No Harm, No Foul

As a child, the neighborhood was my playground as I free ranged with other kids from yard to yard playing kickball, hide-and-seek, capture the flag, and wiffle ball. We built forts, climbed everything from trees to fences, and explored places that we did not necessarily have permission to. We didn’t wear watches or have cell phones, and were oftentimes simply given the instruction of, “Be home by dark.” When we got hungry, we dared each other to eat worms or grubs. When we got thirsty, we drank from puddles, streams, and garden hoses that were used for much more than watering the plants. These innocent days allowed for a lot of time outside and permitted us kids to just be exactly that, kids.

During this time, what we did seemed common and normal. Our parents never screamed or shuddered when we gave them glimpses into the day’s affairs. Regarding our welfare, I came to learn and understand the phrase, “No harm, no foul.” Fast forward 30 years and this seemingly simplistic phrase has stuck with me.

In my last race, the Georgia Death Race, I drank from a stream. A combination of factors led to this happening. I missed my crew at mile 27, and then when the temperature went from warm to warmer, I began to waver. While working my way through a section of the course that was very exposed to the sun, I began to feel dryness in my mouth and throat. As I entertained myself by opening and closing my sticky, parched mouth, I passed several small streams that were flowing from what appeared to be a high point above. Not allowing myself to slow, I calculated my time to the next aid station as I lifted my head ever so slightly to glance at the long climb ahead. Not wanting to think about the distance, I attempted to distract myself by counting my steps, trying to keep my counting rhythm methodical.

Aliza Lapierre - 2017 Georgia Death Race

Aliza Lapierre during the Georgia Death Race. Photo: Jobie Williams

Admittedly, my pattern faltered. The sound of running water on the embankment to my left triggered my desire for water to feel more and more prevalent in my mind and body. I looked at my watch and saw that I was at over 4,000 feet altitude, and for some reason in my mind this altitude warranted a stop to examine the source more carefully. The water was clear, cold, and running at a good pace. I splashed it up and down my arms and on my dirt-laden legs, then took a sip. It tasted crisp and clean, so I drank a little more and then a little more. Then I figured, why not fill up my hydration bladder before taking off running again? I vividly recall having a sense of fulfillment very similar to that feeling when I was a kid and being ‘resourceful’ while playing in the neighborhood.

Needless to say, I survived the race and didn’t have to endure for hours the feeling of thirst and the consequences of dehydration. Just like I learned as a kid, I thought, No harm, no foul.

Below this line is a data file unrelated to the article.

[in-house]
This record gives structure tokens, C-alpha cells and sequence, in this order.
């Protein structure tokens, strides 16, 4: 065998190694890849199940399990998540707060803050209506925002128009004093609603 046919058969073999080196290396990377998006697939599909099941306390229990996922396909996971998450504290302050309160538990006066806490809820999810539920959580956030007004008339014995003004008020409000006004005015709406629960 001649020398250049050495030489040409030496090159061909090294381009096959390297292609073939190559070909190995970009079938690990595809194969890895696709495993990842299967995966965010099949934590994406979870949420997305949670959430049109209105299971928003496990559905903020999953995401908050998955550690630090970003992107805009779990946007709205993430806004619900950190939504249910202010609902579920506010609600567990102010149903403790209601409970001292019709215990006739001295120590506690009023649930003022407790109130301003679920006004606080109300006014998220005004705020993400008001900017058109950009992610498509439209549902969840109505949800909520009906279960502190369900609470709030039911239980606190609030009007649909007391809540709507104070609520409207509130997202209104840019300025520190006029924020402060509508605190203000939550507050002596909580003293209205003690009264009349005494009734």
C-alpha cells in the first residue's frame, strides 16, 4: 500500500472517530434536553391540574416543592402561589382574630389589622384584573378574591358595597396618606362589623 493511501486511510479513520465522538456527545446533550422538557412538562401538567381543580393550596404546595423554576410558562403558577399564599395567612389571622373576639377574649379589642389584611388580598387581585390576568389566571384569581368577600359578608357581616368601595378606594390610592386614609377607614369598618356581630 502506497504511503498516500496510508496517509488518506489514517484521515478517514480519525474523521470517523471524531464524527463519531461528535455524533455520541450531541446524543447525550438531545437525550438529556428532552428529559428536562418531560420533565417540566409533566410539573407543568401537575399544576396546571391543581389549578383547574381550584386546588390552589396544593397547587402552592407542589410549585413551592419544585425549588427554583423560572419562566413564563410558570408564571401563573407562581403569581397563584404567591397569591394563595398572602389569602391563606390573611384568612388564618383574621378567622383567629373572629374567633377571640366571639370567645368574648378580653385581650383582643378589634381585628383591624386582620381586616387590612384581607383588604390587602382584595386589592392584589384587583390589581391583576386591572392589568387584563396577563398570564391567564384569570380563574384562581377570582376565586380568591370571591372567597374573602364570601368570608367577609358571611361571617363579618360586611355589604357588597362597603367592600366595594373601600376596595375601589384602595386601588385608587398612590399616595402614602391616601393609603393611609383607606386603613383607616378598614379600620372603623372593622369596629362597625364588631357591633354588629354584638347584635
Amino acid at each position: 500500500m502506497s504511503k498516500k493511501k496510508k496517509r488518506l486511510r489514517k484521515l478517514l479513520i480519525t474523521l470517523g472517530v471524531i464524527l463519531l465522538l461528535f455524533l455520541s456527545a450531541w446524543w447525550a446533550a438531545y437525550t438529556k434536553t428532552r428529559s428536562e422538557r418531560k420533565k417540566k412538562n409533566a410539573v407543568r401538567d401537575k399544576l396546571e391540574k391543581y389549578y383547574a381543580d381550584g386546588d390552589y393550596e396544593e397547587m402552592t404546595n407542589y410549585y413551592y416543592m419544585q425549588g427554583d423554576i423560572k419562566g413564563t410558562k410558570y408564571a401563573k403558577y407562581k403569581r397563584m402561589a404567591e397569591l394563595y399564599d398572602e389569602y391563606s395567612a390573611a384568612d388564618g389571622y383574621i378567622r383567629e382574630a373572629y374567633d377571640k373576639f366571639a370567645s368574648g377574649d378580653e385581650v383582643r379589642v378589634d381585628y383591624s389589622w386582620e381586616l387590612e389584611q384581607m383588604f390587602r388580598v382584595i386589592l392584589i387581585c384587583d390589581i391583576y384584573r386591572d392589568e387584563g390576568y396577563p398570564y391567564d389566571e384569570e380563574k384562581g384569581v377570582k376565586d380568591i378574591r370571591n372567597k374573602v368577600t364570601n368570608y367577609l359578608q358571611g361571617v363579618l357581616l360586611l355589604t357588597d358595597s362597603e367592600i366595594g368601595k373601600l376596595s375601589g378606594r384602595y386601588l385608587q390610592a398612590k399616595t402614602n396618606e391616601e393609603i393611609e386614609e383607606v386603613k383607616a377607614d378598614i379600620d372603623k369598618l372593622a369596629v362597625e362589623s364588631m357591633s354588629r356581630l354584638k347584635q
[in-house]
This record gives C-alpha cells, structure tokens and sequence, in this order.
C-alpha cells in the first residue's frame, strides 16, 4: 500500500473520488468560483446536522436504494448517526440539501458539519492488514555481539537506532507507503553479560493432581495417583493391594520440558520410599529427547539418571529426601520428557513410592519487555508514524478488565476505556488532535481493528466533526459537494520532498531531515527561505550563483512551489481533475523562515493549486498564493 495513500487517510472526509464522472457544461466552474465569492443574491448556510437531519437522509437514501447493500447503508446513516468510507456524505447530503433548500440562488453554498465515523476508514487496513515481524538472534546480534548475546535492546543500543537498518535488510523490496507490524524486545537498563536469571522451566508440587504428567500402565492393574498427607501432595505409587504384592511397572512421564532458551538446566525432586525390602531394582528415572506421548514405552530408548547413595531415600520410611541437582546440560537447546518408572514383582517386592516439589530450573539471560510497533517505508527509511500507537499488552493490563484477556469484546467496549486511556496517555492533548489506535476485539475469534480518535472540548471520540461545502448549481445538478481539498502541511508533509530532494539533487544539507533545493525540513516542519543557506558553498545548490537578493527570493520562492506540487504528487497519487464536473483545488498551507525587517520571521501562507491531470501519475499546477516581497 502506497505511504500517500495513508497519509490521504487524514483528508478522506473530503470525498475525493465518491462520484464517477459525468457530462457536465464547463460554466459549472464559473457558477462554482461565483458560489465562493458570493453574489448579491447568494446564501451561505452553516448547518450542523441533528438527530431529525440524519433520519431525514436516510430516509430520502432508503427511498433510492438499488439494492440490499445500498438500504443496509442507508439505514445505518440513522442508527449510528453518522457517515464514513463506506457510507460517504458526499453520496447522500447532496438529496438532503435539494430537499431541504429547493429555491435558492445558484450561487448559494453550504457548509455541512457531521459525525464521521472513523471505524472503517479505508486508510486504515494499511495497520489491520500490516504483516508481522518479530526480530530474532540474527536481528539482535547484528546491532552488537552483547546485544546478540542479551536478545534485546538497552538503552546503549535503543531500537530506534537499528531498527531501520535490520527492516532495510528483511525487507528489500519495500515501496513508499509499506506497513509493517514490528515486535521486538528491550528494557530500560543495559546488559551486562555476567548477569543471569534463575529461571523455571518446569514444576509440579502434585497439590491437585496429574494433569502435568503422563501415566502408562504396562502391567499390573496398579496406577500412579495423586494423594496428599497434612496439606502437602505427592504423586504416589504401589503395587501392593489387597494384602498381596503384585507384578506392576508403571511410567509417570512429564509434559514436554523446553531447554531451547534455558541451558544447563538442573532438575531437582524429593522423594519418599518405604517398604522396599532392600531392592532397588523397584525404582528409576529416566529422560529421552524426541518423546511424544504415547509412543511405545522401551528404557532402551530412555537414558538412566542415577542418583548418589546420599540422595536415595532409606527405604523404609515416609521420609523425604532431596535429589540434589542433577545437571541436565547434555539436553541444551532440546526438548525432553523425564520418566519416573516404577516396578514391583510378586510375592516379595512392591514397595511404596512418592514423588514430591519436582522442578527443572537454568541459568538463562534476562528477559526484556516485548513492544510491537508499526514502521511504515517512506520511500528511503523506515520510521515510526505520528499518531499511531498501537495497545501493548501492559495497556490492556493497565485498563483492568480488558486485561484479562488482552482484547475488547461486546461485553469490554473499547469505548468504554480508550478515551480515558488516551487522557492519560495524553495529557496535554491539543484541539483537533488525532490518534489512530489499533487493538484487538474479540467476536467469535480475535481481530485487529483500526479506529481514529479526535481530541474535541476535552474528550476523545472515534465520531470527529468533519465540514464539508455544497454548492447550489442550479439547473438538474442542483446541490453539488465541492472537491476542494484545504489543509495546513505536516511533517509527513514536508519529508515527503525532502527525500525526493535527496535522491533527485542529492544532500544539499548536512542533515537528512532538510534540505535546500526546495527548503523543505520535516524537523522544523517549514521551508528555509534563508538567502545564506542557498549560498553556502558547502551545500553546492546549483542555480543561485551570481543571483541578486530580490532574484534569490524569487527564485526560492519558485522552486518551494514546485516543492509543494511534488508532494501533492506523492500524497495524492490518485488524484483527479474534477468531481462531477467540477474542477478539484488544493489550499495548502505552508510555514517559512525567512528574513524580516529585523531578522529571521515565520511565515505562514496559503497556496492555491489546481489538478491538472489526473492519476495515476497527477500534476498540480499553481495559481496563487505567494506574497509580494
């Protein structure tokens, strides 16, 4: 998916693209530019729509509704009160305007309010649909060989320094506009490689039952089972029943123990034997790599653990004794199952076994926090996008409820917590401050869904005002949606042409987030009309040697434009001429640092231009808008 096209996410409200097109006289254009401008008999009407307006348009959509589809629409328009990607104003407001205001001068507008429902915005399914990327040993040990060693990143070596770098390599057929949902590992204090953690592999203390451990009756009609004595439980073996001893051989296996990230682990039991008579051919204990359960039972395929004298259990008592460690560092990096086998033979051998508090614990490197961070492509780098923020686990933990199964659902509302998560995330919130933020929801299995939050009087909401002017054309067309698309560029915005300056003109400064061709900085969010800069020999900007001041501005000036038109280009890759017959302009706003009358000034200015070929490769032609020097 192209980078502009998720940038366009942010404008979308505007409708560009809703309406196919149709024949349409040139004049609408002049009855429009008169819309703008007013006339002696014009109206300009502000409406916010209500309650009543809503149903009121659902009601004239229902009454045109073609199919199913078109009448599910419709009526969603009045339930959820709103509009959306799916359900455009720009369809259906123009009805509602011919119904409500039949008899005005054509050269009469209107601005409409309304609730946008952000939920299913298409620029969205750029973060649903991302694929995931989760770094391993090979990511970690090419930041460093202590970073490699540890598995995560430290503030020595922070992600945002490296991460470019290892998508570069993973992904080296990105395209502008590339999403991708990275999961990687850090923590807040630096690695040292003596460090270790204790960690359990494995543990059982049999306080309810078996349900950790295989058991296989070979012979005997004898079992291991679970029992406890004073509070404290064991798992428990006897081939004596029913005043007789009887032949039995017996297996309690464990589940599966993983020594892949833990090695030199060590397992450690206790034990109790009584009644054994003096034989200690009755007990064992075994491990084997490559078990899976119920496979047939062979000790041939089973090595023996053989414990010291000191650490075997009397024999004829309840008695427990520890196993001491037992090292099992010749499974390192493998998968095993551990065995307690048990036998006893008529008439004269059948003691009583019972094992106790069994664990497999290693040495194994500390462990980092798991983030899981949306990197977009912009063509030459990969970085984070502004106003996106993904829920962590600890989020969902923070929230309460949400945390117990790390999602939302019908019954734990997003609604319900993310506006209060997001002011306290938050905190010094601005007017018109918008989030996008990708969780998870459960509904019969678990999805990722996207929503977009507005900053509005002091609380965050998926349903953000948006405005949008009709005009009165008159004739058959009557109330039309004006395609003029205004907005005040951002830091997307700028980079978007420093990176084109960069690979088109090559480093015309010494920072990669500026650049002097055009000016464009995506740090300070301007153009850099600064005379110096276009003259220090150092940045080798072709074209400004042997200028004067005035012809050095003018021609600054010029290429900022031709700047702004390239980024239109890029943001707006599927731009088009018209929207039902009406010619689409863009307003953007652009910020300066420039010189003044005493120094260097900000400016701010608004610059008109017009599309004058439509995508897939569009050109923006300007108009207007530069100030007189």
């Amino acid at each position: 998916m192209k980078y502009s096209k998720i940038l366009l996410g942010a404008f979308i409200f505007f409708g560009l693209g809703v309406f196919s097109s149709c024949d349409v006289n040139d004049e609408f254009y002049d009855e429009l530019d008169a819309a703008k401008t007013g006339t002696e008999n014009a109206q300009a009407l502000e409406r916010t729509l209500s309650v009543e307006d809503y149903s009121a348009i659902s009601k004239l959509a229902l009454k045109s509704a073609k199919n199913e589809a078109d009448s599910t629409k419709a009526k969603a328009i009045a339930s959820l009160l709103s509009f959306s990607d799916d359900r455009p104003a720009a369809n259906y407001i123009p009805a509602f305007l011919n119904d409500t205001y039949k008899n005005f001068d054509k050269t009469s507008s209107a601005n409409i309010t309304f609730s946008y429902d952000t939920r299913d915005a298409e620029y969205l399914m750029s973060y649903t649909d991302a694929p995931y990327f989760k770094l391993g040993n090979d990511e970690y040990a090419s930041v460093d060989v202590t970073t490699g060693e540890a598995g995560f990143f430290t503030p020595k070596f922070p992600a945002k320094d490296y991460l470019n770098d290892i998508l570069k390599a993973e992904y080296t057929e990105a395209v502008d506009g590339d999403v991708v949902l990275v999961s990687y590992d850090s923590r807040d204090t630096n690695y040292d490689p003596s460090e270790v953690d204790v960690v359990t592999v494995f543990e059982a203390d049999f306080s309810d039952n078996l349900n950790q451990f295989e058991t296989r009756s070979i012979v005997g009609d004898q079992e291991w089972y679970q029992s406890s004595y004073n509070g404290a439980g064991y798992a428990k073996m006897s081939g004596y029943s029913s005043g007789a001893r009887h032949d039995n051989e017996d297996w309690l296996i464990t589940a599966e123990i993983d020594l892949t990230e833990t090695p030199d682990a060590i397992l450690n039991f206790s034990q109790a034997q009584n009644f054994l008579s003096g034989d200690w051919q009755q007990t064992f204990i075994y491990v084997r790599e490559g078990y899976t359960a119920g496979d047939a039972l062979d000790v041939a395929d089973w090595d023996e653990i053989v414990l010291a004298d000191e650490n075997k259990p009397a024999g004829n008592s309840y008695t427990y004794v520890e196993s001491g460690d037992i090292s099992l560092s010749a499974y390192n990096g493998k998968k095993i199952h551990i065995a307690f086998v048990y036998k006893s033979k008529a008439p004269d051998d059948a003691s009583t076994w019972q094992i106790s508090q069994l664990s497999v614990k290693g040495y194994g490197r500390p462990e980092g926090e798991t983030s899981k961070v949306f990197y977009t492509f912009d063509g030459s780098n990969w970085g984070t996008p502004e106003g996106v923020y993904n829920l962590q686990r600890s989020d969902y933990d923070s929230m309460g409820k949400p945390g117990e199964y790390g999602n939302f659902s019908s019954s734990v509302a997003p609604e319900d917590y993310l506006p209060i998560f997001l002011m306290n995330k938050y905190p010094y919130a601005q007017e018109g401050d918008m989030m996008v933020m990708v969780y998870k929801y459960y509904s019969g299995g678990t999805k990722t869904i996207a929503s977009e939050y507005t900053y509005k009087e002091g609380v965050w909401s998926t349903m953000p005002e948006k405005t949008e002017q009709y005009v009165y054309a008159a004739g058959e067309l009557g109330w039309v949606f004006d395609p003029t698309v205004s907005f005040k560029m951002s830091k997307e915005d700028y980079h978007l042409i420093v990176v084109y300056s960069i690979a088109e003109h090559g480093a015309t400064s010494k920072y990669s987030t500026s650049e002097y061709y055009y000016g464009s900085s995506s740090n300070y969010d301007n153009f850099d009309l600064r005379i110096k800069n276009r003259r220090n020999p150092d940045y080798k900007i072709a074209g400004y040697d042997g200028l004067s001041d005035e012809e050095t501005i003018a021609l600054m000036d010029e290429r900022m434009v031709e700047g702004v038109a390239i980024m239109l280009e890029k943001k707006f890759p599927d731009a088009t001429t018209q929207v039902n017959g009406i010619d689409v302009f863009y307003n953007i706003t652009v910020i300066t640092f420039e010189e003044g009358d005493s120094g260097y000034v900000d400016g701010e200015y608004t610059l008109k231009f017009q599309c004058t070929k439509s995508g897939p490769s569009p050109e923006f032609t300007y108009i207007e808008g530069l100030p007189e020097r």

A couple weeks after the race, I found myself with a painful and upset stomach, nausea, and fatigue. I assumed that I must have eaten something bad. After a few days, my stomach issues didn’t resolve and anything that I put into my body came right out the other end. From liquids to food, nothing wanted to stay with me, and eventually I was dehydrated and feeling extremely depleted. Feeling defeated, I called my doctor’s office, explained my symptoms, and was seen that day. The doctor’s first questions for me were, “Have you left the country or drank potentially contaminated water?” Recollecting my creek indulgence at the Georgia Death Race, I timidly answered in the positive and then was tested for parasites. That day, I was diagnosed with Giardiasis and this reiterated several lessons to me.

As unpleasant as this occurrence was and still is, it helped remind me that life isn’t always black and white. Drinking stream water quenched my thirst, cooled me off, and got me to the finish line, therefore I quickly deemed it acceptable. Not until my stomach turned from feeling normal into literally a shit show was I reminded that my instant gratification of drinking cold stream water was just that, instant. In that moment, I had still yet to learn if that action was truly benign or malignant. It wasn’t like when as a kid out playing and a ball struck a window and in that moment I knew that either the ball broke the glass or simply bounced off.

This event also reminded me that just because I see images, videos, and stories about ultrarunners drinking from their cupped hands in mountain streams, it doesn’t mean that this comes without risk. Sure, it makes for pure-looking photographs where we are fueled directly from nature, but let’s be reminded of the wildlife and human sources that can contaminate those seemingly clean resources. There are easy ways to treat stream water. Yes, it requires carrying one more thing, but something as simple and light as a LifeStraw can help save your gut and leave you truly saying, “No harm, no foul.”

Call for Comments (from Meghan)

  • Do you have a ‘no harm, no foul’ story from your time out in the mountains? An example of you making a choice with potential consequences where everything worked out without a problem?
  • How about a story where your time out in the mountains had consequences that required a steep and perhaps uncomfortable learning curve?